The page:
Dopamine receptors belong to the family of seven transmembrane domain G-protein coupled receptors (GPCR) [23–25]. Dopamine receptors D1 and D2 are classified into two subfamilies based on their differential effect on adenylyl cyclase. Classically, the functions of dopamine receptors have been associated with the regulation of adenylate cyclase-protein kinas A (cAMP-PKA) through G-protein-mediated signaling. Two classes of GPCR mediate dopamine functions; D1-like receptor subtypes (D1 and D5) couple mostly to Gas and stimulate the production of the second messenger cAMP and the activity of PKA. By contrast, D2-like subfamily (D2, D3, and D4) couple to Gai/o and regulate the production of cAMP negatively, thus resulting in a diminution of PKA activity [24–28]. The physiological and pathological roles of DR2 have been recognized in some organs such as brain and kidney [29, 30]. In the adenohypophysis, the predominant dopamine receptor is the D2 receptor . Transfection of the dopamine D2 receptor into a pituitary cell line results in a decrease in intracellular cAMP and inhibits prolactin secretion when dopamine is added to the cell culture [32, 33]. Most conventional anti-hyperPRL agents reduce PRL secretion through D2 receptor agonism in the hypothalamic neuroendocrine dopaminergic system, and cAMP/PKA signal transduction pathway is one of dopamine receptor classic pathways. In our study, WEFHG inhibited PRL secretion dependent on dopamine D2 receptor in MMQ cell and reduced the PRL, cAMP, and PKA levels of hypothalamus in hyperPRL rats significantly. These suggested that WEFHG showed anti-hyperPRL activity via dopamine D2 receptor, which was related to the second messenger cAMP and PKA. Further study about whether WEFHG showed anti-hyperPRL activity via cAMP/PKA signal transduction pathway was needed.
From above studies, it showed that WEFHG inhibited the secretion of PRL and reduced the levels of hypothalamus PKA and cAMP in hyperPRL rats effectively. D2 receptor and DAT played important roles in anti-hyperPRL activity of WEFHG. Our study demonstrated that WEFHG showed anti-hyperPRL activity via dopamine D2 receptor, which was related to the second messenger cAMP and PKA.
Conflict of Interests
The authors declare that there is no conflict of interests regarding the publication of this paper.
Xiong Wang, Li Ma, En-jing Zhang, Ji-li Zou, Hao Guo, Si-wei Peng, and Jin-hu Wu contributed equally to this paper.
- D. Lee, Y. Oh, B. Yoon, and D. Choi, “Prevalence of hyperprolactinemia in adolescents and young women with menstruation-related problems,” The American Journal of Obstetrics and Gynecology, vol. 206, no. 3, pp. 213.e1–213.e5, 2012.
- B. M. K. Biller, A. Luciano, P. G. Crosignani et al., “Guidelines for the diagnosis and treatment of hyperprolactinemia,” Journal of Reproductive Medicine for the Obstetrician and Gynecologist, vol. 44, no. 12, pp. 1075–1084, 1999.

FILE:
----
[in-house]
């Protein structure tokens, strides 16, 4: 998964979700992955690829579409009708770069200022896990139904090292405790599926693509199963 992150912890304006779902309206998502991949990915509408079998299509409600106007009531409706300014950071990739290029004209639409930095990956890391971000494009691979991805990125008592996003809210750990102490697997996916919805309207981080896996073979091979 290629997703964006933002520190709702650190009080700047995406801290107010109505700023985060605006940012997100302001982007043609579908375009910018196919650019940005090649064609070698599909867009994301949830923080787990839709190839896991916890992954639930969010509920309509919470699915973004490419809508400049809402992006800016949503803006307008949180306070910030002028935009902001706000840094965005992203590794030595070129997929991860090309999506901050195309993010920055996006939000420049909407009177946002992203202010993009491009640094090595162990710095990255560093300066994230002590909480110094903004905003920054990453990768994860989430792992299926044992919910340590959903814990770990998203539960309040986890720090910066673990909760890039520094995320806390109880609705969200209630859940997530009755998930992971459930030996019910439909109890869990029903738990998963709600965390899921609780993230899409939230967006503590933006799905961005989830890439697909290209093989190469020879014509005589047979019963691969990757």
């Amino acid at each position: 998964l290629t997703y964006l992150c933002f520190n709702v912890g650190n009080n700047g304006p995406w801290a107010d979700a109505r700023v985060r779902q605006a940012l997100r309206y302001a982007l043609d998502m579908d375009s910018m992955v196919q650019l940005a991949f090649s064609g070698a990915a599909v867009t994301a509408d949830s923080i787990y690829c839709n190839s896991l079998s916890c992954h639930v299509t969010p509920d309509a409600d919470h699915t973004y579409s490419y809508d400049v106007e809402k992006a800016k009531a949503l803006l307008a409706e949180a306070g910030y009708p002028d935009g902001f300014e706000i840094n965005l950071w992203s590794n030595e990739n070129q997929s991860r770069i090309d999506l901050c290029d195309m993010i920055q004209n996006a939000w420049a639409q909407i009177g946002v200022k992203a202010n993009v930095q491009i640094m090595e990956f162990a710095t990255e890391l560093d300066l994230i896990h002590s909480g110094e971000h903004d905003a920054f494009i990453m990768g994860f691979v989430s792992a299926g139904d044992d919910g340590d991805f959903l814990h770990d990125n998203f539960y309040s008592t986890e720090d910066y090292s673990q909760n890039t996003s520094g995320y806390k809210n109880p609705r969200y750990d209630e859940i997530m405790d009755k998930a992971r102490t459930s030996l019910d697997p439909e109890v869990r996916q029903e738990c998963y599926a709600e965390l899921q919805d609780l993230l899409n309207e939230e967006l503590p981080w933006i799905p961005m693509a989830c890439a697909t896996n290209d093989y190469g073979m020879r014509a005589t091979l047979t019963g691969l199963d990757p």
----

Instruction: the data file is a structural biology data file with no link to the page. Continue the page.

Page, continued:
- M. E. Greer, T. Moraczewski, and J. S. Rakoff, “Prevalence of hyperprolactinemia in anovulatory women,” Obstetrics and Gynecology, vol. 56, no. 1, pp. 65–69, 1980.
- G. Lutz, “Hair loss and hyperprolactinemia in women,” Dermato-Endocrinology, vol. 4, no. 1, pp. 70–76, 2012.
- L. Yu-Lee, G. Luo, M. L. Book, and S. M. Morris, “Lactogenic hormone signal transduction,” Biology of Reproduction, vol. 58, no. 2, pp. 295–301, 1998.
- J. Webster, G. Piscitelli, A. Polli, C. I. Ferrari, I. Ismail, and M. F. Scanlon, “A comparison of cabergoline and bromocriptine in the treatment of hyperprolactinemic amenorrhea,” The New England Journal of Medicine, vol. 331, no. 14, pp. 904–909, 1994.
- P. M. Mah and J. Webster, “Hyperprolactinemia: etiology, diagnosis, and management,” Seminars in Reproductive Medicine, vol. 20, no. 4, pp. 365–373, 2002.
- Z. J. Zhang, Q. R. Tan, X. C. Zhen, and Y. Tong, “The potential benefits of herbal medicines for schizophrenia :from empirical observations to clinical trials,” in Clinical Trials in Psychopharmacology, M. Hertzman and L. Adler, Eds., chapter 16, pp. 311–335, Wiley-Blackwell, Chichester, UK, 2010.
- W. Xiong and W. Jin-hu, “The research survey of malt,” Traditional Chinese Medicinal Materials, vol. 33, p. 1503, 2010.
- Z. Dong-qing, “The effect observation of malt in delactation,” Zhejiang Journal of Traditional Chinese Medicine, vol. 44, p. 883, 2010.
- G. Xiao-dong and G. Bin-zhang, “The effect and mechanism of different processing malt on delectation,” The Journal of North China Coal Medical University, vol. 8, pp. 658–659, 2006.
- W. An-hua, C. Ya-ling, and W. Jin-hu, “The effect of malt extract on prolactin levels in HPRL mice,” Herald of Medicine, vol. 28, pp. 1441–1443, 2009.